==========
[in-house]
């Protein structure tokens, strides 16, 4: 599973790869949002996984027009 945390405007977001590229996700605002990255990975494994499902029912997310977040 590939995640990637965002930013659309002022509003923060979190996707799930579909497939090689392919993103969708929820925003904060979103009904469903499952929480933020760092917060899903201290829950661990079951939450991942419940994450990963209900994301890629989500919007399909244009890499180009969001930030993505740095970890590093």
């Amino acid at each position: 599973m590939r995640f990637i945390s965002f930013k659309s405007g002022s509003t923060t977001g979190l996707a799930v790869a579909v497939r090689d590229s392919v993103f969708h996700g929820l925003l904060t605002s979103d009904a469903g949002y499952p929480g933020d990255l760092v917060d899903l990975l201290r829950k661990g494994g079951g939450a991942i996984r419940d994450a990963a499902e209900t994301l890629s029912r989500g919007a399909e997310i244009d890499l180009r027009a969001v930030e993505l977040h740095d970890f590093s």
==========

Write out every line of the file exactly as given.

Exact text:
[in-house]
């Protein structure tokens, strides 16, 4: 599973790869949002996984027009 945390405007977001590229996700605002990255990975494994499902029912997310977040 590939995640990637965002930013659309002022509003923060979190996707799930579909497939090689392919993103969708929820925003904060979103009904469903499952929480933020760092917060899903201290829950661990079951939450991942419940994450990963209900994301890629989500919007399909244009890499180009969001930030993505740095970890590093």
């Amino acid at each position: 599973m590939r995640f990637i945390s965002f930013k659309s405007g002022s509003t923060t977001g979190l996707a799930v790869a579909v497939r090689d590229s392919v993103f969708h996700g929820l925003l904060t605002s979103d009904a469903g949002y499952p929480g933020d990255l760092v917060d899903l990975l201290r829950k661990g494994g079951g939450a991942i996984r419940d994450a990963a499902e209900t994301l890629s029912r989500g919007a399909e997310i244009d890499l180009r027009a969001v930030e993505l977040h740095d970890f590093s």